Nigeria Advances Anti-Gay Bill, Latest African Nation to Try to ’Ban’ Homosexuality
Lawmakers in Nigeria have been pushing through an anti-gay bill that would radically push back on equal rights in the West African country.
The bill is dangerously close to becoming law, according to the Daily Nation. Nigeria's Senate has already approved it. It recently passed a second reading in the House of Representatives with a unanimous vote. It is now set to go through a clause-by-clause review in the chamber, with the date yet to be announced.
If the bill is passed, it would severely limit the rights of gay men and woman in Africa's most populous nation. LGBT Nigerians already face extreme hardships.
A year ago, Nigeria's senate approved the Prohibition of Same-Sex Marriage Bill. The proposed legislation would go much further, including sentencing gay couples, who try to marry or live together, to a maximum of 14 years in jail, which is similar to laws in other African nations that oppose homosexuality.
Under the proposed law, individuals who witness or help these couples would face a 10-year sentence. Additionally, the bill bans public displays of affection between same-sex couples. LGBT organizations would also be made illegal.
"It is alien to our society and culture and it must not be imported," House majority leader Mulikat Adeola-Akande said about same-sex marriage. "Religion abhors it and our culture has no place for it," she added.
House Minority Leader Femi Gbajabiamila called gay marriage "both illegal and immoral" and said that the bill represents "convergence of both law and morality."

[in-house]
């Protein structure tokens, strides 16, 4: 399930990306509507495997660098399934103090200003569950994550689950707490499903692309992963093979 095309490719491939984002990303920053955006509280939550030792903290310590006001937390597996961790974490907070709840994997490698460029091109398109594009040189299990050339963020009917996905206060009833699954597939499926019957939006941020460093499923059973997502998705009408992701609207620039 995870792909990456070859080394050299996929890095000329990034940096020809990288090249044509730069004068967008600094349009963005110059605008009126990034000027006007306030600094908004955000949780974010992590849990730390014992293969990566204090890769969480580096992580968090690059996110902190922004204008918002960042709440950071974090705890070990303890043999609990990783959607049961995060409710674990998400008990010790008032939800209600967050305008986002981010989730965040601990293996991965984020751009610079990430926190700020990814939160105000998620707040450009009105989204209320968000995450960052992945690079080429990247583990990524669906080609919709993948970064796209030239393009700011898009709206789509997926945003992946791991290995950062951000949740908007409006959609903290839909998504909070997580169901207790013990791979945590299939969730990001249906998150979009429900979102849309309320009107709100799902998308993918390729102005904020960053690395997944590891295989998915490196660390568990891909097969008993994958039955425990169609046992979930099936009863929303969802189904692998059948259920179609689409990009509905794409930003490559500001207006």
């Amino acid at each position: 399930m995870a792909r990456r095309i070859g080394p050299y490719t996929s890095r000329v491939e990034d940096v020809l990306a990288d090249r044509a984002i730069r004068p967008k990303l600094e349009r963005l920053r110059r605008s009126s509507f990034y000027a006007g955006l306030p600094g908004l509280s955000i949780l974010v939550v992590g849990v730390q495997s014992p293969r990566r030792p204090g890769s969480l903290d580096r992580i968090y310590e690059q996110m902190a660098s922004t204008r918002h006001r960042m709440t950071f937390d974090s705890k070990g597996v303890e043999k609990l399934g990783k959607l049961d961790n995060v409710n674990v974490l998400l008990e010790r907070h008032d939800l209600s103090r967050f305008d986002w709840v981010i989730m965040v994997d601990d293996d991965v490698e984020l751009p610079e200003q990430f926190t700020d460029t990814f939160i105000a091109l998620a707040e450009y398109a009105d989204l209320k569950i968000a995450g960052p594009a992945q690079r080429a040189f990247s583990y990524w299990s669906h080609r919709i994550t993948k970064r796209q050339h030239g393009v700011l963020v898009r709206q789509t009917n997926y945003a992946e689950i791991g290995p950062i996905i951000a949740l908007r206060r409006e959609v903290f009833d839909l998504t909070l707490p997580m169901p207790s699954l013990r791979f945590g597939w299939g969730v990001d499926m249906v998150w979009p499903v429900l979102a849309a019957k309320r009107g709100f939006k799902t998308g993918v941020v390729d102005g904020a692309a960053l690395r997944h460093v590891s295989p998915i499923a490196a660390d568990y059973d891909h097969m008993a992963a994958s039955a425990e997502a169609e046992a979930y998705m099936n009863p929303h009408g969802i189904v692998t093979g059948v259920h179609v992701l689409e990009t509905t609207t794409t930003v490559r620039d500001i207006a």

The country's president, Goodluck Jonathan, must sign off on the bill in order for it to become law.
Several countries in Africa are fierce in their opposition to not only LGBT rights and marriage equality, but also the very presence of gay men and lesbians in their country. On Tuesday, the Associated Press reported that Uganda's legislature was set to pass an anti-gay bill that originally sentenced gay men to death for some gay acts before the end of the year in the face of protests from around the world.
Ugandan Speaker Rebecca Kadaga said the East African nation's citizens "are demanding it" and that gay men and woman pose a "serious threat" to children. Gay marriage is already outlawed in Uganda, and the country's penal code criminalizes homosexuality.
In 2009, a lawmaker, David Bahati, urged for a stronger law that would protect children from homosexuals. He expressed the belief that rich gay men from the West were "recruiting" poor children into gay lifestyles. American evangelicals, led by Scott Lively, have been instrumental in forwarding Uganda's anti-gay legislation.
On Nov. 11, AP pointed out that Christians and Muslims in another African nation, Liberia, came together to launch a campaign that urges a ban on same-sex marriage and any LGBT organizations. The campaign is looking to gain 1 million signatures. The group has already collected more than 25,000 signatures.
Amidst the depressing number of African countries that seem to be falling over themselves in their rhetoric, Malawi's government recently announced that it would suspend laws that ban homosexuality while officials debate on an outright repeal.
Currently, gay men and woman in Malawi are prohibited from getting married or entering into any kind of relationship, and consensual homosexual acts are punishable by law with individuals facing up to 14 years in prison. The country's justice minister said police are not allowed to arrest or prosecute gay men and woman until Malawi's parliament votes to repeal the anti-gay laws.